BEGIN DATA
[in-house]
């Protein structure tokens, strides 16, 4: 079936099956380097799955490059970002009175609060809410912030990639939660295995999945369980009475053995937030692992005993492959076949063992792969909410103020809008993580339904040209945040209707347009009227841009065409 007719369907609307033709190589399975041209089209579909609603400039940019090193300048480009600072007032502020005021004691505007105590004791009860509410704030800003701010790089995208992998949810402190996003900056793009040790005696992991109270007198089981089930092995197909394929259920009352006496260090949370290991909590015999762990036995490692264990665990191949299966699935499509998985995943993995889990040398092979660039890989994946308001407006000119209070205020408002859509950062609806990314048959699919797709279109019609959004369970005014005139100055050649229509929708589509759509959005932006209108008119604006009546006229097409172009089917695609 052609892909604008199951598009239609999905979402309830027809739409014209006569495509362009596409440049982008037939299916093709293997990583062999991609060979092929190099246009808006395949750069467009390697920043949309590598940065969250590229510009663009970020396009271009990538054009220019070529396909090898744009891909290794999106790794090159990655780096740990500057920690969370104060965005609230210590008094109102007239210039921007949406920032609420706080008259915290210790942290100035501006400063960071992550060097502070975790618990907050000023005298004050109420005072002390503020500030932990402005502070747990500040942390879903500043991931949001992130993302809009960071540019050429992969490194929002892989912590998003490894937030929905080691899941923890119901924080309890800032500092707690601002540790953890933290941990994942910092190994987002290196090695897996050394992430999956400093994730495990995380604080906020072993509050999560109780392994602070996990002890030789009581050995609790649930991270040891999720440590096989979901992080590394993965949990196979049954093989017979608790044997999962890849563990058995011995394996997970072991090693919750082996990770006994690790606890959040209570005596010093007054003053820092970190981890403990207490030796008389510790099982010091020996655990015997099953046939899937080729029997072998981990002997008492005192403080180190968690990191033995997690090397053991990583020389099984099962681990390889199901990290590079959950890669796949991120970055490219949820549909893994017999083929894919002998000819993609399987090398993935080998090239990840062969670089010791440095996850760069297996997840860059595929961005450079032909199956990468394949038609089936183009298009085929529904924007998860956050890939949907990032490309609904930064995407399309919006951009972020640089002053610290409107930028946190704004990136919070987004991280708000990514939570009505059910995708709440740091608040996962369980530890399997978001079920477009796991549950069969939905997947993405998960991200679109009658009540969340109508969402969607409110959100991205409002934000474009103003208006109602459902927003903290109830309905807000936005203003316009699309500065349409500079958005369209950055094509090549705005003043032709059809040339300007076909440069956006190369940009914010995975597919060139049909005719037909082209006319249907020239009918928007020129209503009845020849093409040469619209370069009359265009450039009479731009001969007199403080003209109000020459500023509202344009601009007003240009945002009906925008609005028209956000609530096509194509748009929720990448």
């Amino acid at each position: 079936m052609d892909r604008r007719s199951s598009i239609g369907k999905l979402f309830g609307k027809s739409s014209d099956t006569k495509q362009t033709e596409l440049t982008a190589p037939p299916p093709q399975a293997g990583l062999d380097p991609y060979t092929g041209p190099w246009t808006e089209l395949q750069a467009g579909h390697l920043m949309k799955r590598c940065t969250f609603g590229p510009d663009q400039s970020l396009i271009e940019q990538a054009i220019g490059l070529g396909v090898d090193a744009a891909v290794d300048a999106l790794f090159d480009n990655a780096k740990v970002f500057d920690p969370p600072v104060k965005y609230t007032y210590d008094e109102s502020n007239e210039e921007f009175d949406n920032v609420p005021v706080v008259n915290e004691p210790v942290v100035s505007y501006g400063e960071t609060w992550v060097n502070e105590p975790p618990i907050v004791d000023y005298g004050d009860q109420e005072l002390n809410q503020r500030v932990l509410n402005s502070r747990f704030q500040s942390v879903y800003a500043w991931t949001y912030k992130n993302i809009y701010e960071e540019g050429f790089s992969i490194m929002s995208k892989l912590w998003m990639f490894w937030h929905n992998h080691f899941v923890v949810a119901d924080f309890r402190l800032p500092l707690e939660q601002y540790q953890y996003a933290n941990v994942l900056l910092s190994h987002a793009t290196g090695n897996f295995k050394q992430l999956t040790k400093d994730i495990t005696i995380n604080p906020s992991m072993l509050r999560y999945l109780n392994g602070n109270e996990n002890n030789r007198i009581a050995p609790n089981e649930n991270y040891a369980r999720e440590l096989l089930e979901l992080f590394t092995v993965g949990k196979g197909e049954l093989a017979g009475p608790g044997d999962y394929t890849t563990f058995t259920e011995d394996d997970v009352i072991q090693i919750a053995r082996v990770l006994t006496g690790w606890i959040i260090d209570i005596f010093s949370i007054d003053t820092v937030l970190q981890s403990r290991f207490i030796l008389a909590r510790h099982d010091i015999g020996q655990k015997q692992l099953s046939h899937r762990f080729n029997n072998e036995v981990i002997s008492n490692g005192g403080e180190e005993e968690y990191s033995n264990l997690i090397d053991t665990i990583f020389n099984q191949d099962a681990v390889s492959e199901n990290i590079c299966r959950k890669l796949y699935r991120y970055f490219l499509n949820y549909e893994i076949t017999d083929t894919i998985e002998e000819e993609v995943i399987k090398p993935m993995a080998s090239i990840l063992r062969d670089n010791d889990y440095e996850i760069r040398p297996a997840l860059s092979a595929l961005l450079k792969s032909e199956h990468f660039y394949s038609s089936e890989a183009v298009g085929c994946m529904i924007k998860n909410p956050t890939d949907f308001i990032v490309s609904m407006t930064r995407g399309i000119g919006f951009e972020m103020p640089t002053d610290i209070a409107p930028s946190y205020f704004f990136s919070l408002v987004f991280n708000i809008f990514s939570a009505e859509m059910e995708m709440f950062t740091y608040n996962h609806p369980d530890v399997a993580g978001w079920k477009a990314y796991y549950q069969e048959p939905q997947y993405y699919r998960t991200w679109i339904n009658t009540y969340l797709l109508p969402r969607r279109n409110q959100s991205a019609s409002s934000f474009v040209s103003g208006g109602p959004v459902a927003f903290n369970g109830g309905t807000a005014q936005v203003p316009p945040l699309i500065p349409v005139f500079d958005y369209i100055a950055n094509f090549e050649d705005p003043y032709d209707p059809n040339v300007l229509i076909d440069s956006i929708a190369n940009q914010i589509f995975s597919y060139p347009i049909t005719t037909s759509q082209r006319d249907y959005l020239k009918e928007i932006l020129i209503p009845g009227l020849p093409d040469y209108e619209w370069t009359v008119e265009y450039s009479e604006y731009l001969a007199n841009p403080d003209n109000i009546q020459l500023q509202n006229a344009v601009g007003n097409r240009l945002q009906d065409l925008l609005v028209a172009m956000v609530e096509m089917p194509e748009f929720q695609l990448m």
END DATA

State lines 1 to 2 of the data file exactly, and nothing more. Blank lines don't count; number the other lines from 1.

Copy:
[in-house]
């Protein structure tokens, strides 16, 4: 079936099956380097799955490059970002009175609060809410912030990639939660295995999945369980009475053995937030692992005993492959076949063992792969909410103020809008993580339904040209945040209707347009009227841009065409 007719369907609307033709190589399975041209089209579909609603400039940019090193300048480009600072007032502020005021004691505007105590004791009860509410704030800003701010790089995208992998949810402190996003900056793009040790005696992991109270007198089981089930092995197909394929259920009352006496260090949370290991909590015999762990036995490692264990665990191949299966699935499509998985995943993995889990040398092979660039890989994946308001407006000119209070205020408002859509950062609806990314048959699919797709279109019609959004369970005014005139100055050649229509929708589509759509959005932006209108008119604006009546006229097409172009089917695609 052609892909604008199951598009239609999905979402309830027809739409014209006569495509362009596409440049982008037939299916093709293997990583062999991609060979092929190099246009808006395949750069467009390697920043949309590598940065969250590229510009663009970020396009271009990538054009220019070529396909090898744009891909290794999106790794090159990655780096740990500057920690969370104060965005609230210590008094109102007239210039921007949406920032609420706080008259915290210790942290100035501006400063960071992550060097502070975790618990907050000023005298004050109420005072002390503020500030932990402005502070747990500040942390879903500043991931949001992130993302809009960071540019050429992969490194929002892989912590998003490894937030929905080691899941923890119901924080309890800032500092707690601002540790953890933290941990994942910092190994987002290196090695897996050394992430999956400093994730495990995380604080906020072993509050999560109780392994602070996990002890030789009581050995609790649930991270040891999720440590096989979901992080590394993965949990196979049954093989017979608790044997999962890849563990058995011995394996997970072991090693919750082996990770006994690790606890959040209570005596010093007054003053820092970190981890403990207490030796008389510790099982010091020996655990015997099953046939899937080729029997072998981990002997008492005192403080180190968690990191033995997690090397053991990583020389099984099962681990390889199901990290590079959950890669796949991120970055490219949820549909893994017999083929894919002998000819993609399987090398993935080998090239990840062969670089010791440095996850760069297996997840860059595929961005450079032909199956990468394949038609089936183009298009085929529904924007998860956050890939949907990032490309609904930064995407399309919006951009972020640089002053610290409107930028946190704004990136919070987004991280708000990514939570009505059910995708709440740091608040996962369980530890399997978001079920477009796991549950069969939905997947993405998960991200679109009658009540969340109508969402969607409110959100991205409002934000474009103003208006109602459902927003903290109830309905807000936005203003316009699309500065349409500079958005369209950055094509090549705005003043032709059809040339300007076909440069956006190369940009914010995975597919060139049909005719037909082209006319249907020239009918928007020129209503009845020849093409040469619209370069009359265009450039009479731009001969007199403080003209109000020459500023509202344009601009007003240009945002009906925008609005028209956000609530096509194509748009929720990448």